Russian Invasion, Inflation, and Dilemma of Booming Oil Prices 

MUC Tax Research Institute | Friday, 27 May 2022

Russian Invasion, Inflation, and Dilemma of Booming Oil Prices 
Ilustrasi penolakan invasi Rusia ke Ukraina karena berdampak luas terhadap inflasi dan lonjakan harga minyak (Photo: Katie Godowski/Pexels)

Inflation is a current problem of the global community, which at the same time is still struggling to be free from the Corona catastrophe. The energy crisis, supply chain disruptions, and Russia's invasion of Ukraine are a series of new problems that have caused price to surge for goods and services, and disrupted global economic stability. 

The Russian-Ukrainian armed conflict is not only a matter of geopolitics but there are also economic interests that could trigger a new crisis. As the world's largest supplier of gas and wheat to the world—especially Europe, Russia plays a vital role in determining the direction of global political and economic policies. As a result, the Kremlin's "vigilantism" against Ukraine and the "half-hearted" counterattack of the United States and its NATO allies (the economic embargo) must be paid dearly by the entire global community. 

The Organisation for Economic Co-operation and Development (OECD) expects the Russia-Ukraine war to increase inflation by 2.47% until next year. The conflict between the two post-Soviet states is also predicted to erode world economic growth by more than 1.08%. The worst economic downturn will probably occur in Europe and the United States, which have the potential to shrink at 1.04% and 0.88%, respectively. 

Moreover, Morgan Stanley predicts that the global economy will likely only grow at 2.9% in 2022 or less than half of last year's 6.2% growth. This is lower than the forecast of the International Monetary Fund (IMF), which recently cut its projection for world economic growth from 4.4% to 3.6%. 

The United States, as the country with the largest economy in the world, is now facing the threat of the highest inflation in the last four decades. Amid the economic recovery efforts, the country's consumer price level soared to the level of 8.5% in March 2022 and forced the Central Bank or The Federal Reserve (The Fed) to raise its benchmark interest rate by 75 basis points during the last three months. The Fed still opens up the possibility of a rate hike in the next meeting of the Central Bank's Board of Governors considering that the inflation remains above 8%.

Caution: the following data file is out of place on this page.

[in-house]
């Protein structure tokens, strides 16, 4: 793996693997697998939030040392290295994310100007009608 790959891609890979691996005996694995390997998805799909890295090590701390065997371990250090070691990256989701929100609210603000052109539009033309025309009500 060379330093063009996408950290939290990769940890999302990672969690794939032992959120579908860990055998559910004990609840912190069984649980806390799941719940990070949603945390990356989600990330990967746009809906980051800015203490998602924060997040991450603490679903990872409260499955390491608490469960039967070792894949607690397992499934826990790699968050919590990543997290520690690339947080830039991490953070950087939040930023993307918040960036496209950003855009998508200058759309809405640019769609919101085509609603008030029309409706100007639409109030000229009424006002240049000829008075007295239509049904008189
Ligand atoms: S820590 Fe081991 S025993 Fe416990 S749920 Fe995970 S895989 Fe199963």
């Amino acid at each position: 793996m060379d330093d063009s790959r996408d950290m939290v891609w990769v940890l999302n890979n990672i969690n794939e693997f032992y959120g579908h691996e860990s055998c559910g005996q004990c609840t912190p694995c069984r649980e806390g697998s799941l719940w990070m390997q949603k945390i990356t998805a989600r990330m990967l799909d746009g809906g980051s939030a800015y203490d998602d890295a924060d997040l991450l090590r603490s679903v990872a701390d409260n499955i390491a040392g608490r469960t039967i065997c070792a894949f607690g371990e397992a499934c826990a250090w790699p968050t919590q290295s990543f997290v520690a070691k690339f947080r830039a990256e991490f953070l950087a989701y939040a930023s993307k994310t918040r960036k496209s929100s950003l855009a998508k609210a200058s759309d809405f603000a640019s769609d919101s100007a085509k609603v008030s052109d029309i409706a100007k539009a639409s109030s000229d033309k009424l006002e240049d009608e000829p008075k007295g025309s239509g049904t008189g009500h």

Similar conditions prevailed in the UK, with the inflation reaching its highest level in 40 years (9% in April 2022). To mitigate this, the Bank of England raised its benchmark interest rate in the last four board of governors meetings in a row, from the lowest level during the pandemic of 0.1% to a 13-year high of 1%. 

The tight monetary policy of the US and the UK could absorb the capital flows from developing countries, including Indonesia. The most obvious indications of capital outflows are depressed stock prices and bonds, along with the weakening of the rupiah exchange rate in recent times. 

The liquidity crisis in the money market is further aggravated by supply chain disruptions and rising inflation. In Indonesia, this is reflected by the scarcity and high price of cooking oil, as well as the rise in non-subsidized fuel oil at a time when public demand was increasing prior to Eid. 

Monthly inflation, which was used to be around 1% (year-over-year), suddenly jumped to 3.47% in April 2022. The indicator of the increase in the price of goods and services has surpassed the target of 3% in the 2022 State Budget. 

In terms of policy, the increase in the Value Added Tax (VAT) rate from 10% to 11% as of 1 April 2022 also contributed to the increase in the prices of goods and services. This condition can be worse if the government adjusts the price of subsidized fuel and gas. The combination of these factors are concerned to further disrupt Indonesia's economic recovery after the recession two years ago. 

In March, IMF also revised Indonesia's 2022 economic outlook, from the previous projection of 5.6% to 5.4%. Further, the World Bank also changed its economic forecast for Indonesia in 2022 from 5.2% to 5.1%. The same was done by Bank Indonesia, which lowered the projection range for national economic growth from the previous of 4.7%-5.5% to 4.5%-5.3%. 

So far, only the government remains optimistic that Indonesia's Gross Domestic Product (GDP) will grow at 4.8%-5.5% in 2022, given that the economic activity in the first quarter and during the Eid holiday. However, this optimism is unlikely to last long considering that the Minister of Finance has begun to roll out the discourse on revising the 2022 State Budget. 

Fiscal Dilemma